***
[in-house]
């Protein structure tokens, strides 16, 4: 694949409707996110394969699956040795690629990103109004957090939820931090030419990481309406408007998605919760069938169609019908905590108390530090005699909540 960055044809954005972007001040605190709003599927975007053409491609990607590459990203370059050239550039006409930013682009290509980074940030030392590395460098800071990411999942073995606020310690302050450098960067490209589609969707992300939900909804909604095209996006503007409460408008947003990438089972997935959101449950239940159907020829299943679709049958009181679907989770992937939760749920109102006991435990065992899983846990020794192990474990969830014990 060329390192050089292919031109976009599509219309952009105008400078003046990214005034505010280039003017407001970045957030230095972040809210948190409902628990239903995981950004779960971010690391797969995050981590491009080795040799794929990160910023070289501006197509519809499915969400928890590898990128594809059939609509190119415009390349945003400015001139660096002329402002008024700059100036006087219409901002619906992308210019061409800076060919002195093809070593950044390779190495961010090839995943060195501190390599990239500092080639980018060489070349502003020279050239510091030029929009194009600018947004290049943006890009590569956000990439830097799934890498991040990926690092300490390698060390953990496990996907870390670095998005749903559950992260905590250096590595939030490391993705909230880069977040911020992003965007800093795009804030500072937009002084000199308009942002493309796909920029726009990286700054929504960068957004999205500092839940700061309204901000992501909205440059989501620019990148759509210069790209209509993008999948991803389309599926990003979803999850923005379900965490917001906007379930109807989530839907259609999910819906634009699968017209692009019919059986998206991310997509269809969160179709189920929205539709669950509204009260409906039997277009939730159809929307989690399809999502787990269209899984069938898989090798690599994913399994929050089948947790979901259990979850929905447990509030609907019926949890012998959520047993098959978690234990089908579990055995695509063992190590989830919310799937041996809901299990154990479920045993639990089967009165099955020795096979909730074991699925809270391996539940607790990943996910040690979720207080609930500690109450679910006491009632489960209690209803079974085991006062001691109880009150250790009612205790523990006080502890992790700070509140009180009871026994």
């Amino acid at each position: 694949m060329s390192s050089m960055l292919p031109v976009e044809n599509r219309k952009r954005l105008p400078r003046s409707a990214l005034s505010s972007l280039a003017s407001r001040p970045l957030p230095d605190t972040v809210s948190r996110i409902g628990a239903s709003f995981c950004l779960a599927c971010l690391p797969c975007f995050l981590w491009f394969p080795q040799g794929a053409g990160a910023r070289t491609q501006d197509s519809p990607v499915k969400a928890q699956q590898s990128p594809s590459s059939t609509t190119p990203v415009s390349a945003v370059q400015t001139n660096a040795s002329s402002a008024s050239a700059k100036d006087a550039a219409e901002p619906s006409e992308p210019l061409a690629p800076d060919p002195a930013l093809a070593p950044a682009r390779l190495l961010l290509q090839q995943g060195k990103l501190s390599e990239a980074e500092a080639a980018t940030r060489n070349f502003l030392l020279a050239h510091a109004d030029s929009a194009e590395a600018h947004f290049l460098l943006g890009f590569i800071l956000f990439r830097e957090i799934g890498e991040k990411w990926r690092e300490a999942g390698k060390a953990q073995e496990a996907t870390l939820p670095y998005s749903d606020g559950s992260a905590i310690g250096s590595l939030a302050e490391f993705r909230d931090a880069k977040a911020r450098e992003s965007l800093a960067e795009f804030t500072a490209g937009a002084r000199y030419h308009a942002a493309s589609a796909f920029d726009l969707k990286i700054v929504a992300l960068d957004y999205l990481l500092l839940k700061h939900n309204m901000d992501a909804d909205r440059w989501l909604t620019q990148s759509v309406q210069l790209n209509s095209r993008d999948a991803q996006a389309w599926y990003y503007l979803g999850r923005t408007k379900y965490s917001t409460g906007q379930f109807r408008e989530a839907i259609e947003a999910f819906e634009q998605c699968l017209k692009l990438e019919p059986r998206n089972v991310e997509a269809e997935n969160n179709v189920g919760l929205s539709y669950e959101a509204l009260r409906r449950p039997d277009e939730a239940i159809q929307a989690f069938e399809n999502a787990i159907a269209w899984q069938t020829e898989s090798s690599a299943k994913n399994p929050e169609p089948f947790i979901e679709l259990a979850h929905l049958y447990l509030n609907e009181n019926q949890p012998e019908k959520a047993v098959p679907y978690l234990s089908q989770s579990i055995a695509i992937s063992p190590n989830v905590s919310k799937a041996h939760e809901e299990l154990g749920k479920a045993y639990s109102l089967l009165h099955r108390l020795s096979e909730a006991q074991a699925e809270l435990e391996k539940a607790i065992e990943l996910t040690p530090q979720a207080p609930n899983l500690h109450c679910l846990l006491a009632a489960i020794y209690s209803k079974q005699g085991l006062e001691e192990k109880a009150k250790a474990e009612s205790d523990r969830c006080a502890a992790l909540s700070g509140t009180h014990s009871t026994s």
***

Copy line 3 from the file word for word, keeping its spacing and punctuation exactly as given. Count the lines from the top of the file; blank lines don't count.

């Amino acid at each position: 694949m060329s390192s050089m960055l292919p031109v976009e044809n599509r219309k952009r954005l105008p400078r003046s409707a990214l005034s505010s972007l280039a003017s407001r001040p970045l957030p230095d605190t972040v809210s948190r996110i409902g628990a239903s709003f995981c950004l779960a599927c971010l690391p797969c975007f995050l981590w491009f394969p080795q040799g794929a053409g990160a910023r070289t491609q501006d197509s519809p990607v499915k969400a928890q699956q590898s990128p594809s590459s059939t609509t190119p990203v415009s390349a945003v370059q400015t001139n660096a040795s002329s402002a008024s050239a700059k100036d006087a550039a219409e901002p619906s006409e992308p210019l061409a690629p800076d060919p002195a930013l093809a070593p950044a682009r390779l190495l961010l290509q090839q995943g060195k990103l501190s390599e990239a980074e500092a080639a980018t940030r060489n070349f502003l030392l020279a050239h510091a109004d030029s929009a194009e590395a600018h947004f290049l460098l943006g890009f590569i800071l956000f990439r830097e957090i799934g890498e991040k990411w990926r690092e300490a999942g390698k060390a953990q073995e496990a996907t870390l939820p670095y998005s749903d606020g559950s992260a905590i310690g250096s590595l939030a302050e490391f993705r909230d931090a880069k977040a911020r450098e992003s965007l800093a960067e795009f804030t500072a490209g937009a002084r000199y030419h308009a942002a493309s589609a796909f920029d726009l969707k990286i700054v929504a992300l960068d957004y999205l990481l500092l839940k700061h939900n309204m901000d992501a909804d909205r440059w989501l909604t620019q990148s759509v309406q210069l790209n209509s095209r993008d999948a991803q996006a389309w599926y990003y503007l979803g999850r923005t408007k379900y965490s917001t409460g906007q379930f109807r408008e989530a839907i259609e947003a999910f819906e634009q998605c699968l017209k692009l990438e019919p059986r998206n089972v991310e997509a269809e997935n969160n179709v189920g919760l929205s539709y669950e959101a509204l009260r409906r449950p039997d277009e939730a239940i159809q929307a989690f069938e399809n999502a787990i159907a269209w899984q069938t020829e898989s090798s690599a299943k994913n399994p929050e169609p089948f947790i979901e679709l259990a979850h929905l049958y447990l509030n609907e009181n019926q949890p012998e019908k959520a047993v098959p679907y978690l234990s089908q989770s579990i055995a695509i992937s063992p190590n989830v905590s919310k799937a041996h939760e809901e299990l154990g749920k479920a045993y639990s109102l089967l009165h099955r108390l020795s096979e909730a006991q074991a699925e809270l435990e391996k539940a607790i065992e990943l996910t040690p530090q979720a207080p609930n899983l500690h109450c679910l846990l006491a009632a489960i020794y209690s209803k079974q005699g085991l006062e001691e192990k109880a009150k250790a474990e009612s205790d523990r969830c006080a502890a992790l909540s700070g509140t009180h014990s009871t026994s």